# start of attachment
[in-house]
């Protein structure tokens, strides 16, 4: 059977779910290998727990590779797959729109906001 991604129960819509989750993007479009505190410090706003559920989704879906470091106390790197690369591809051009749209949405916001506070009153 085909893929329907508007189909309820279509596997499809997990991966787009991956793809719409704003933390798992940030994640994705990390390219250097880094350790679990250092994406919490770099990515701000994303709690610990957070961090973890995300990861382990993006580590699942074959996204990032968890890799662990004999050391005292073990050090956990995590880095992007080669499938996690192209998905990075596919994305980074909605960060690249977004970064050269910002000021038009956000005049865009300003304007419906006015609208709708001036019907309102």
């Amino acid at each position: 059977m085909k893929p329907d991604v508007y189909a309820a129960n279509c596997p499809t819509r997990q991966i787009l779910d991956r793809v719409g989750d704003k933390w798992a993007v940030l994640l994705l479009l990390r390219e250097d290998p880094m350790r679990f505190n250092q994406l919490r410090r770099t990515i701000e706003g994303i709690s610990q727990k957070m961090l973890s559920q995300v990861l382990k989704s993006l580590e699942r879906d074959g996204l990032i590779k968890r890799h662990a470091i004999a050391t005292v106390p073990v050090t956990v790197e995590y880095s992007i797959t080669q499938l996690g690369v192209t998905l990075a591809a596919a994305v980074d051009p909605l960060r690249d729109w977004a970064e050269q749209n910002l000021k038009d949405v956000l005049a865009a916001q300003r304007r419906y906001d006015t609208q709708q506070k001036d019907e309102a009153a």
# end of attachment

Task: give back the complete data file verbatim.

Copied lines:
[in-house]
């Protein structure tokens, strides 16, 4: 059977779910290998727990590779797959729109906001 991604129960819509989750993007479009505190410090706003559920989704879906470091106390790197690369591809051009749209949405916001506070009153 085909893929329907508007189909309820279509596997499809997990991966787009991956793809719409704003933390798992940030994640994705990390390219250097880094350790679990250092994406919490770099990515701000994303709690610990957070961090973890995300990861382990993006580590699942074959996204990032968890890799662990004999050391005292073990050090956990995590880095992007080669499938996690192209998905990075596919994305980074909605960060690249977004970064050269910002000021038009956000005049865009300003304007419906006015609208709708001036019907309102």
């Amino acid at each position: 059977m085909k893929p329907d991604v508007y189909a309820a129960n279509c596997p499809t819509r997990q991966i787009l779910d991956r793809v719409g989750d704003k933390w798992a993007v940030l994640l994705l479009l990390r390219e250097d290998p880094m350790r679990f505190n250092q994406l919490r410090r770099t990515i701000e706003g994303i709690s610990q727990k957070m961090l973890s559920q995300v990861l382990k989704s993006l580590e699942r879906d074959g996204l990032i590779k968890r890799h662990a470091i004999a050391t005292v106390p073990v050090t956990v790197e995590y880095s992007i797959t080669q499938l996690g690369v192209t998905l990075a591809a596919a994305v980074d051009p909605l960060r690249d729109w977004a970064e050269q749209n910002l000021k038009d949405v956000l005049a865009a916001q300003r304007r419906y906001d006015t609208q709708q506070k001036d019907e309102a009153a």